Seven Senate Democrats filed an ethics complaint Thursday against Sens. Ted Cruz and Josh Hawley, accusing them of peddling lies about election fraud, prompting a riot on Jan. 6, then escalating the crisis when a mob stormed the Capitol hoping to avert Donald Trump’s electoral defeat by persisting in their efforts to overturn the election.

Cruz denounced the violence in real time, and since then, and has vehemently denied any responsibility for the deadly events as Congress was reviewing President Joe Biden’s victory.

Hawley, a Missouri senator, had pumped his fist at the crowd before pro-Trump attackers smashed in windows, scuffled with Capitol Police and marauded through the halls of the Capitol. Secret Service agents whisked Vice President Mike Pence off the Senate floor just in time to avoid the mob, and lawmakers fled to safe rooms for hours before reinforcements arrived and reclaimed the building.

“When Senators Ted Cruz and Josh Hawley announced they would object to the counting of state-certified electors on January 6, 2021, they amplified claims of election fraud that had resulted in threats of violence against state and local officials around the country,” the Democrats wrote to the leaders of the Senate ethics committee, demanding an investigation and penalties that might include censure or expulsion. “While Congress was debating Senator Cruz’s objection, a violent mob stormed the Capitol. These insurrectionists ransacked the building, stole property, and openly threatened Members of Congress and the Vice President. Dozens of police officers were injured; five people died, including U.S. Capitol Police Officer Brian Sicknick.

“By proceeding with their objections to the electors after the violent attack, Senators Cruz and Hawley lent legitimacy to the mob’s cause and made future violence more likely,” they wrote.

The Texas Democratic Party has demanded Cruz’s resignation, as have the editorial boards of the Houston Chronicle, his hometown paper, and the San Antonio Express-News.

“I’m not going anywhere,” Cruz told The Dallas Morning News on Wednesday, accusing adversaries of playing politics. “The people of Texas elected me and sent me here to fight for 29 million Texans. And that’s a responsibility I take very seriously.”

The liberal group MoveOn called on Senate Majority Leader Chuck Schumer on Thursday to deny committee seats to Cruz and other “insurrectionist senators” who voted to reject Biden’s electors in Arizona and Pennsylvania.

The riot began as the House and Senate were debating an objection against the Arizona electors, lodged by Cruz and Rep. Paul Gosar, R-Ariz.

Hawley had been the first senator to declare he would object to Biden electors, initially outflanking Cruz, a potential rival for Trump voters’ support in the 2024 GOP presidential scramble.

Cruz countered by unveiling a group of 11 senators who likewise said they would object, to force an emergency inquiry into election misconduct — allegations that 60 state and federal courts had already rejected — and a 10-day delay, which would have kept Biden from securing final congressional affirmation of his victory until just four days before his inauguration.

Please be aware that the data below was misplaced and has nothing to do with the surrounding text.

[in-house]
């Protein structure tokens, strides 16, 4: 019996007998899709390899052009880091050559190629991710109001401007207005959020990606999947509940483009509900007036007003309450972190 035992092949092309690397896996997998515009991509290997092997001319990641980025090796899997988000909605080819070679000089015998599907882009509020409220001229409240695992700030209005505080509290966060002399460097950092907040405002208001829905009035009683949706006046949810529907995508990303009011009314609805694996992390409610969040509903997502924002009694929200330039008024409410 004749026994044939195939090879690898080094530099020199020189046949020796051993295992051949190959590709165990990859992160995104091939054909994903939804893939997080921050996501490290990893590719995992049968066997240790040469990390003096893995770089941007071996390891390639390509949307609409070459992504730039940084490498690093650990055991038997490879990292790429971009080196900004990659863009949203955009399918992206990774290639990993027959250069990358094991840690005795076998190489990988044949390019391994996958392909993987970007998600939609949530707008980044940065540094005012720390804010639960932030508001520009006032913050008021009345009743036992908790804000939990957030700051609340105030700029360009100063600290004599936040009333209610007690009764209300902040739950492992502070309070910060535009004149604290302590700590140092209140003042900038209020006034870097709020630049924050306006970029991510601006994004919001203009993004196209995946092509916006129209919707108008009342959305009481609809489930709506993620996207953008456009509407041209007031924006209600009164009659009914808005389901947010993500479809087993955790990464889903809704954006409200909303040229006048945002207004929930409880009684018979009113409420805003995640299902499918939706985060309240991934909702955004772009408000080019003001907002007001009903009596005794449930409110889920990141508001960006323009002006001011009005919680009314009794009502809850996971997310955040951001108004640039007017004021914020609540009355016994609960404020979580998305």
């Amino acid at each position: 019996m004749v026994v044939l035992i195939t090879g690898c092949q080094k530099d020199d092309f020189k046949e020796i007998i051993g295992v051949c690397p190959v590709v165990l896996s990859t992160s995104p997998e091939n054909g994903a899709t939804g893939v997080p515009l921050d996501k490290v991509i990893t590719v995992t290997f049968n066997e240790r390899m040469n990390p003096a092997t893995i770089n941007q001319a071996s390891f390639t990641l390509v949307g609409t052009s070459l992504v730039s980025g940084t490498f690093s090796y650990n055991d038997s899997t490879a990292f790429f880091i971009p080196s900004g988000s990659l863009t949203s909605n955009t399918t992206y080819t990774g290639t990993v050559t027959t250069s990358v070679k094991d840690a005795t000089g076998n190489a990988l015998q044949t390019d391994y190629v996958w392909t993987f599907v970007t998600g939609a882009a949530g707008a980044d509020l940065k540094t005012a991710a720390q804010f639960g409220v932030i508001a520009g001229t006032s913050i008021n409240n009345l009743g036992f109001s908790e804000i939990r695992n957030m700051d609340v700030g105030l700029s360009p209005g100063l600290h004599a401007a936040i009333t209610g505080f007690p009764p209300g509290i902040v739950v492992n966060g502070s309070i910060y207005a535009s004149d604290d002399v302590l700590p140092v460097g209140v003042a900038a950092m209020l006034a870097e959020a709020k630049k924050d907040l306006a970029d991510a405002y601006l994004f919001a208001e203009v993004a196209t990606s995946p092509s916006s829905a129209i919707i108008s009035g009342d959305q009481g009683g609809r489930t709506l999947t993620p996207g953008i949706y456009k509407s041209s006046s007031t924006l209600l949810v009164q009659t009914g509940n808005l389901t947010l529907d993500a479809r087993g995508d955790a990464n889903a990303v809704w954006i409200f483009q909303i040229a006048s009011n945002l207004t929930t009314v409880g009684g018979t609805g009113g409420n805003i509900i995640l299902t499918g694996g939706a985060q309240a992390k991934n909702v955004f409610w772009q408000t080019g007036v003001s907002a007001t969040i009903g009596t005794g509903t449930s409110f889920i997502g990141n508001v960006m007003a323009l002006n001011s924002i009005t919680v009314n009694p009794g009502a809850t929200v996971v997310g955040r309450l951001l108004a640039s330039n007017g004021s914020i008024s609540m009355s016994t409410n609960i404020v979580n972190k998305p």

The riot interrupted the debates for hours. When members of the House and Senate emerged from hiding, after the rioters had been cleared, both chambers voted to accept the Biden electors from Arizona.

Four senators joined Cruz and Hawley in voting against the Arizona electors. Seven others who had planned to vote no changed their minds after the riot; all but one had been part of the group of 11 Cruz had unveiled days earlier.

Among those in the Cruz group who abandoned the effort after the riot: Oklahoma Sen. James Lankford, vice-chair of the ethics committee that received Thursday’s complaint.

“Rather than following their colleagues’ example, Senators Cruz and Hawley continued to amplify the claims of fraud that they likely knew to be baseless and that had led to violence earlier that day,” the seven Democratic senators wrote in their ethics complaint, which also noted that both used their objections to Biden’s victory to court campaign donations, and “these solicitations continued during and after the insurrection.”

Late that evening, Hawley objected to the Pennsylvania electors.

Cruz joined him in voting no. Both the House and Senate approved those electors by wide margins, though for both Arizona and Pennsylvania, most House Republicans voted no, including most from Texas.

The Democrats seeking sanctions against Cruz and Hawley are Sens. Sheldon Whitehouse of Rhode Island, Ron Wyden of Oregon, Tina Smith of Minnesota, Richard Blumenthal of Connecticut, Mazie Hirono of Hawaii, Sherrod Brown of Ohio, and Tim Kaine of Virginia, the party’s vice presidential nominee in 2016.

“While it was within Senators’ rights to object to the electors, the conduct of Senators Cruz and Hawley, and potentially others, went beyond that,” they wrote. “Both senators announced their intention to object to the electors after baseless claims of election fraud ... had led to threats of violence. Both senators persisted in their objections after those threats came to fruition. Their actions lend credence to the insurrectionists’ cause and set the stage for future violence. And both senators used their objections for political fundraising.”


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